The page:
Urban Health and Socio-Ecological Systems: Maintaining Livable Conditions for a Growing Population

Brian Fath, Towson University

The rapid increase in migration from rural to urban areas puts stress on the existing urban infrastructure, which is particularly true in Africa which is experiencing the fastest urbanization rate in the world. The cities must provide a diversity of bio-physical flows to maintain livable conditions for individuals, all within resource constraints and emissions limits. Urban metabolism studies have been developed as one approach to track the cities resource use and when combined with network models can inform policy-makers of important insight to the complex interconnections of flows between sectors. Sectors include important factors such as energy, industry, services, water, and also households. This presentation gives an overview of urban network metabolism with existing case studies and implications for future studies in Africa.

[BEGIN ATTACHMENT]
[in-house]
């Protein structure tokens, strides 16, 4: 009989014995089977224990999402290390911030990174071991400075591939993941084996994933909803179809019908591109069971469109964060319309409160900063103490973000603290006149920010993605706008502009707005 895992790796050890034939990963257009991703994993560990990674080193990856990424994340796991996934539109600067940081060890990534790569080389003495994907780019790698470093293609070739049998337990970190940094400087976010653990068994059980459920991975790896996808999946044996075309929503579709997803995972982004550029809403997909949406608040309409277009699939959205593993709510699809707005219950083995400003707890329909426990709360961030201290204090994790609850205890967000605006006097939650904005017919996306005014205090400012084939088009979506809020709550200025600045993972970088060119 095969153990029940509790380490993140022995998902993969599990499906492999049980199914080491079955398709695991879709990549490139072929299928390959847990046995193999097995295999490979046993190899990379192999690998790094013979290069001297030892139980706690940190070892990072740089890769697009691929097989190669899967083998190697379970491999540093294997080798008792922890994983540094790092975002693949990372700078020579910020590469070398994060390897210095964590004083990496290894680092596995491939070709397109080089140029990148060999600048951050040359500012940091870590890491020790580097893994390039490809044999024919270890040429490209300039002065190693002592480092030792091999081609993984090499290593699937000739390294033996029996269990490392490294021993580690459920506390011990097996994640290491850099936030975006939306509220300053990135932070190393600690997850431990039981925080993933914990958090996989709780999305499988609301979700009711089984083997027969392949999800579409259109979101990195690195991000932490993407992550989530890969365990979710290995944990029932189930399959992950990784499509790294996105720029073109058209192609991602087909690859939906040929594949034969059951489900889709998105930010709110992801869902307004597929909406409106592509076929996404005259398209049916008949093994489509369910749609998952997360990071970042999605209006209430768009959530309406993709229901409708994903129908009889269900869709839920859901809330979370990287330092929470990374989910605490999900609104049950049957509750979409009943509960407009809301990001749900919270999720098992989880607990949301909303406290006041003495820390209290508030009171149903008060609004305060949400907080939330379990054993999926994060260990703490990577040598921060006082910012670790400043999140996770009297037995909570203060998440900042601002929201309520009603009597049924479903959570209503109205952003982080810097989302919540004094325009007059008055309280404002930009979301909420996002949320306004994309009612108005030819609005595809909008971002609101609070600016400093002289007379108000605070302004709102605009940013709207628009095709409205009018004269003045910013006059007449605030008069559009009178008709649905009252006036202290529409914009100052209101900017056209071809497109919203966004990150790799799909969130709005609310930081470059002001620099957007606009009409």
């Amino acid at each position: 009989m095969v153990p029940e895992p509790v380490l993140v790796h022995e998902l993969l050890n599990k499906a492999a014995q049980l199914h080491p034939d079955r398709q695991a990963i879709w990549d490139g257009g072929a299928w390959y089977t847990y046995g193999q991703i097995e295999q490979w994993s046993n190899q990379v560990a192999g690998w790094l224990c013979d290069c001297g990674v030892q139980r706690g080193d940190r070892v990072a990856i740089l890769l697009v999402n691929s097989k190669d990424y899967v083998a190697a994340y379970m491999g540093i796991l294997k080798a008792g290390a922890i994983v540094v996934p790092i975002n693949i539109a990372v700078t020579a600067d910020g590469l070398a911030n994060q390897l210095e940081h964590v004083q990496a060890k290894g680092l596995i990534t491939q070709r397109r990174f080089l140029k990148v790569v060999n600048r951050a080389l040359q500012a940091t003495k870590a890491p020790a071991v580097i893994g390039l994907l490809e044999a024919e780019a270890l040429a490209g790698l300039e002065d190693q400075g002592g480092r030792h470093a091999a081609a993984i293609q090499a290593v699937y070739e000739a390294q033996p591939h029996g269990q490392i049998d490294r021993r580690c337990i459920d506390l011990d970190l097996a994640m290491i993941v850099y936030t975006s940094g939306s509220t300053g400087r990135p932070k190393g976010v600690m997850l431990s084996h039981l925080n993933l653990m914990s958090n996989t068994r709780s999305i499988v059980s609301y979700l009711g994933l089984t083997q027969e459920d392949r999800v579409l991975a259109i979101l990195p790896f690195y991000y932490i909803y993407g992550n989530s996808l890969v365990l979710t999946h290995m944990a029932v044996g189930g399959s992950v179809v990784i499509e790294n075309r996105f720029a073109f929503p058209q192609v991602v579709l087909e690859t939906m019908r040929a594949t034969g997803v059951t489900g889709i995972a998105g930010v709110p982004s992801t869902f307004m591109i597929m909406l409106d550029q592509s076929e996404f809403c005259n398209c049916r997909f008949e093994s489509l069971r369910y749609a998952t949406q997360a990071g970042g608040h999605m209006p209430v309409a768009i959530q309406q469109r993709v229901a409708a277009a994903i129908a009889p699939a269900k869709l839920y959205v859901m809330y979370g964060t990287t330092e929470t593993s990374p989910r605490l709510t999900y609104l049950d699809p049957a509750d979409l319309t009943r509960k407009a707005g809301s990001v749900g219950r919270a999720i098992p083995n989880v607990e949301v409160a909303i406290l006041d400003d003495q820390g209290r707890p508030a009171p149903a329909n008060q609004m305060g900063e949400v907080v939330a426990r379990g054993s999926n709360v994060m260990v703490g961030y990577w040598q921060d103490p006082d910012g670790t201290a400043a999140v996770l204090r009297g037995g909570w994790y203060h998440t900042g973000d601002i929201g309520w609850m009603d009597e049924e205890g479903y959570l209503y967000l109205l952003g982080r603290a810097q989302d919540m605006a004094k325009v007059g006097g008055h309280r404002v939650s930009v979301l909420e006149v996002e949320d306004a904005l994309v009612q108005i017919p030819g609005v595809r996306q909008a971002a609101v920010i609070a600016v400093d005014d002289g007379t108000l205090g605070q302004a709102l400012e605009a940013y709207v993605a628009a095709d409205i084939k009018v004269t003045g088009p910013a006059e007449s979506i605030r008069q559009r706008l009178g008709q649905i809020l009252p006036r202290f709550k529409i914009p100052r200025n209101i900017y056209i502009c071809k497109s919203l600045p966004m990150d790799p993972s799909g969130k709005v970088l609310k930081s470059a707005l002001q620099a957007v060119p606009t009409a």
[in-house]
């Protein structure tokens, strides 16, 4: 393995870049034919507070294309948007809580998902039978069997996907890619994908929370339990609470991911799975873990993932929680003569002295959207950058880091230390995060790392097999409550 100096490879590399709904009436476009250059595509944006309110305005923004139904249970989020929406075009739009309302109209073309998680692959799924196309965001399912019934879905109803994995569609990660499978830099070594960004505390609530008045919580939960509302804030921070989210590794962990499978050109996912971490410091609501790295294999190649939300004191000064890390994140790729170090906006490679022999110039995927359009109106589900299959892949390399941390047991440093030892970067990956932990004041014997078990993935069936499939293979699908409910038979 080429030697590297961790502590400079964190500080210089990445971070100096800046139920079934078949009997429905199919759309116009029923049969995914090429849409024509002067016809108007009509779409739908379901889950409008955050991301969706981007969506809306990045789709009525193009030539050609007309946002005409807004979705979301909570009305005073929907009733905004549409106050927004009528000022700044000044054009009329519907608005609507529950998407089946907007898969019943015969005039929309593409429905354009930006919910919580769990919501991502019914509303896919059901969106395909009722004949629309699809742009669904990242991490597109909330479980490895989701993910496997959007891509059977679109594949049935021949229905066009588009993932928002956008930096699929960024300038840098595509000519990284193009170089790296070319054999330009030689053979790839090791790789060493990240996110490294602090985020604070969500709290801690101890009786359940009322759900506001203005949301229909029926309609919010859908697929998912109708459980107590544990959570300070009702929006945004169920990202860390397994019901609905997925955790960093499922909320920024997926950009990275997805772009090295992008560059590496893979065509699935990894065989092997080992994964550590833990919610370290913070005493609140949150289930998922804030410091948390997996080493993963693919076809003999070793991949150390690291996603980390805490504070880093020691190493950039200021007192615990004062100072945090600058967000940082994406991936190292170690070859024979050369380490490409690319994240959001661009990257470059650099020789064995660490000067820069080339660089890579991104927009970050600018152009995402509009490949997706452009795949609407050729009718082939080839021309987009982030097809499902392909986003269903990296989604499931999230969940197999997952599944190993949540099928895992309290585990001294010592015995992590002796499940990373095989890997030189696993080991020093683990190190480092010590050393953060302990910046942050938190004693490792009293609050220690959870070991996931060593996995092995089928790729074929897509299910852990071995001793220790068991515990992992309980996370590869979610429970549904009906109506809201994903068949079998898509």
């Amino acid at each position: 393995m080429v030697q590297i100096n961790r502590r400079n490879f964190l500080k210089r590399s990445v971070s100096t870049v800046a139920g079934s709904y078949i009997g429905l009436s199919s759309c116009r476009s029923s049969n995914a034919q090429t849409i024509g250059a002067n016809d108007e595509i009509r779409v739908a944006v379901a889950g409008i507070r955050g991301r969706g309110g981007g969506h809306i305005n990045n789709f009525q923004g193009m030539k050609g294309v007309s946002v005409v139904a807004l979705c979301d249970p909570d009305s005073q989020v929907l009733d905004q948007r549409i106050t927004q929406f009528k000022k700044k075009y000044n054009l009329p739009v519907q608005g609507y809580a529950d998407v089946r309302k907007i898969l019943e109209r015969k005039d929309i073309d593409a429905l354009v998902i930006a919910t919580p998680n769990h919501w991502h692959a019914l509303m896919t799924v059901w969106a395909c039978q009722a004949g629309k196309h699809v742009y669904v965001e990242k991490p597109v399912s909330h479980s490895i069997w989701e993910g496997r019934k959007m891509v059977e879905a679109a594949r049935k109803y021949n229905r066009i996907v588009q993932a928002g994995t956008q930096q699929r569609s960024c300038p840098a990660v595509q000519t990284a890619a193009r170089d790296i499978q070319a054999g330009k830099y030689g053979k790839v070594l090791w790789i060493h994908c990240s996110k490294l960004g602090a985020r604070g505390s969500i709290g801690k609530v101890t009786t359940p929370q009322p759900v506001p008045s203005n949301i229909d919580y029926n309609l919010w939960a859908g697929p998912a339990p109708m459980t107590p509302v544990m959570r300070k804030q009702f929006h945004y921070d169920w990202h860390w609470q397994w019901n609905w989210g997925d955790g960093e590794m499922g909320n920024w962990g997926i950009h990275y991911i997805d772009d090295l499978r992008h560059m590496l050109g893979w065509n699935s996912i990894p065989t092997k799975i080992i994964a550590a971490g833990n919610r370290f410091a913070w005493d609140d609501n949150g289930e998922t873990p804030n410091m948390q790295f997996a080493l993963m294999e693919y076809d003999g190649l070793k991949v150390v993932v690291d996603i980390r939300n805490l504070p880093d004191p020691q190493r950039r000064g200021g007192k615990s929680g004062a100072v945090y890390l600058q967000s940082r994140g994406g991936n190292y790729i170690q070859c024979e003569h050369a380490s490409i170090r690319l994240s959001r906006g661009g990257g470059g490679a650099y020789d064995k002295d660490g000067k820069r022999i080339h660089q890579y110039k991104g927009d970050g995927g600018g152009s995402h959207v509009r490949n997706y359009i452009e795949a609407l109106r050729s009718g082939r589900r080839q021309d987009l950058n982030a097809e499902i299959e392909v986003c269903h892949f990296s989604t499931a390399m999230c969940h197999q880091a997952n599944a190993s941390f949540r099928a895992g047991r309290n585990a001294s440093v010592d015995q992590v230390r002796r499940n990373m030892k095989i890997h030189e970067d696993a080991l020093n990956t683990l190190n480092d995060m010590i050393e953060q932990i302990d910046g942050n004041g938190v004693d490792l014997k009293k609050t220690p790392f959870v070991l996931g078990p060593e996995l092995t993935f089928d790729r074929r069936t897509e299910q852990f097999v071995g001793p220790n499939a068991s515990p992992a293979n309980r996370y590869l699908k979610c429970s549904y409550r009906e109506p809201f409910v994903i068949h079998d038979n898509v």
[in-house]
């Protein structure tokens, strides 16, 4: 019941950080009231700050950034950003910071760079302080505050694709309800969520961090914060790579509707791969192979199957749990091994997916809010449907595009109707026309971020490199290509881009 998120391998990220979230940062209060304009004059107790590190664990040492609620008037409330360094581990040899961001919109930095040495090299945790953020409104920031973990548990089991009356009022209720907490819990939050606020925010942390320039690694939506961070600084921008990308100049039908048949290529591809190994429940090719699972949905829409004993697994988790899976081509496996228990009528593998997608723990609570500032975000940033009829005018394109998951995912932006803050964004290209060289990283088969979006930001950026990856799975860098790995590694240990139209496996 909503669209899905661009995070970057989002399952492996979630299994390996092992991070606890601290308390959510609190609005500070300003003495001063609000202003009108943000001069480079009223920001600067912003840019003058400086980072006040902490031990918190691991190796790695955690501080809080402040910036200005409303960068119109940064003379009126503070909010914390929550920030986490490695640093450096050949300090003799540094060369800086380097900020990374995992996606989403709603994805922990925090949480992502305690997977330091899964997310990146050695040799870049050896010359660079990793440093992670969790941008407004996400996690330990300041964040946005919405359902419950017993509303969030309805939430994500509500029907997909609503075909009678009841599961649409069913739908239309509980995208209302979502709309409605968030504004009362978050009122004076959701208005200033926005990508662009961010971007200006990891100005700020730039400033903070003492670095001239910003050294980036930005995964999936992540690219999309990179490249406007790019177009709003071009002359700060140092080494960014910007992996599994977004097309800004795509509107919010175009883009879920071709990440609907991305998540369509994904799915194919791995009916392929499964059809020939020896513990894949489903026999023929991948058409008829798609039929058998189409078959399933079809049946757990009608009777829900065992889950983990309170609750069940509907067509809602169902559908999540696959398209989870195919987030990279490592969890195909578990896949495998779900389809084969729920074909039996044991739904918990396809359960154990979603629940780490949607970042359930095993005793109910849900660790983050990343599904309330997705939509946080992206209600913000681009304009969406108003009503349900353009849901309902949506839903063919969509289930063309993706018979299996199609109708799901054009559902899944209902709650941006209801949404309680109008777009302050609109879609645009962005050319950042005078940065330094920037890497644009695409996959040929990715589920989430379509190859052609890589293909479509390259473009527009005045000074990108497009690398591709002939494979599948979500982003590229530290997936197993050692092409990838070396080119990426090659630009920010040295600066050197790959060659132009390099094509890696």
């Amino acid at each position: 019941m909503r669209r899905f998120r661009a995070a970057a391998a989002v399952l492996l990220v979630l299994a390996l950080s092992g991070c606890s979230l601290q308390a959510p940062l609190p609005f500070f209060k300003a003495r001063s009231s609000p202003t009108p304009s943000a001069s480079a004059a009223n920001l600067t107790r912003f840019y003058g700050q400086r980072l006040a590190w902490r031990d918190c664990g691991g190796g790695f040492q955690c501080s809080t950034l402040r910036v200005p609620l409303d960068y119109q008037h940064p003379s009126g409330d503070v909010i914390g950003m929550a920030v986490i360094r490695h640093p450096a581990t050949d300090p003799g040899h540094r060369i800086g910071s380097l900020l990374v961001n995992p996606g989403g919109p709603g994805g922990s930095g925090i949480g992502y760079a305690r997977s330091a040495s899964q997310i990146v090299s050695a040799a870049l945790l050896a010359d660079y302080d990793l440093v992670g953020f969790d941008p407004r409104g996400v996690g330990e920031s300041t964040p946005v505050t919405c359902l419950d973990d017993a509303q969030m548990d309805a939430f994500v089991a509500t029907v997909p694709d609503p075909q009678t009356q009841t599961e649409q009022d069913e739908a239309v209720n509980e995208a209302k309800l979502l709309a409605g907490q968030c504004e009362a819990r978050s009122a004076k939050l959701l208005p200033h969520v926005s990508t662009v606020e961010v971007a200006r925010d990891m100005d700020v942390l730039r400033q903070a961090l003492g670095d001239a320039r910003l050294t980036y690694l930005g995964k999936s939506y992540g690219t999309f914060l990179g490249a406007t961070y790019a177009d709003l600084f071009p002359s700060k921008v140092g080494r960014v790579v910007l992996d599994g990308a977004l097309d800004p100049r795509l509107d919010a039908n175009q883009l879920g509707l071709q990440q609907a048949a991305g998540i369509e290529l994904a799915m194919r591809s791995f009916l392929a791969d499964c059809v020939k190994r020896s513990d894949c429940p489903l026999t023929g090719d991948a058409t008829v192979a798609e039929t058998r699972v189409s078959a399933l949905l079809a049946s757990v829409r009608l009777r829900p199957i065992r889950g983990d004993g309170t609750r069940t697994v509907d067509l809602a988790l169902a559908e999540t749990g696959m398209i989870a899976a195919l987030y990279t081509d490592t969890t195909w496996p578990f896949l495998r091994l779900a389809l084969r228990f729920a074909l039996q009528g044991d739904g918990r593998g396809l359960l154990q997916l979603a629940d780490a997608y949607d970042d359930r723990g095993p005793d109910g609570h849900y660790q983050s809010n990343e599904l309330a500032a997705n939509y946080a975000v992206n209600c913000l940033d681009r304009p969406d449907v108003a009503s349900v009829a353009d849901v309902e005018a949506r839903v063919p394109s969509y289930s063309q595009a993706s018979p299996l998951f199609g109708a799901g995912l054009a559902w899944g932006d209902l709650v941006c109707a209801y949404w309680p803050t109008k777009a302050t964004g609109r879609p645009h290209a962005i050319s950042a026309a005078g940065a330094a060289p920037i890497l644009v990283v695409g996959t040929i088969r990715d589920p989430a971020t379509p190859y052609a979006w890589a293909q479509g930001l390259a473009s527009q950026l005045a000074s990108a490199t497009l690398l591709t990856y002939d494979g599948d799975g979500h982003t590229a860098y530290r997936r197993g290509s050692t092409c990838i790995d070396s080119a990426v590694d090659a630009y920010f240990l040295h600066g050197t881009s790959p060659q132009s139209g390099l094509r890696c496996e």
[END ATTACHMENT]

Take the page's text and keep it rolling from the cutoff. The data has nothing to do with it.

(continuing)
See extended abstract.

  Presented in Session 80. Urban Health/Wellbeing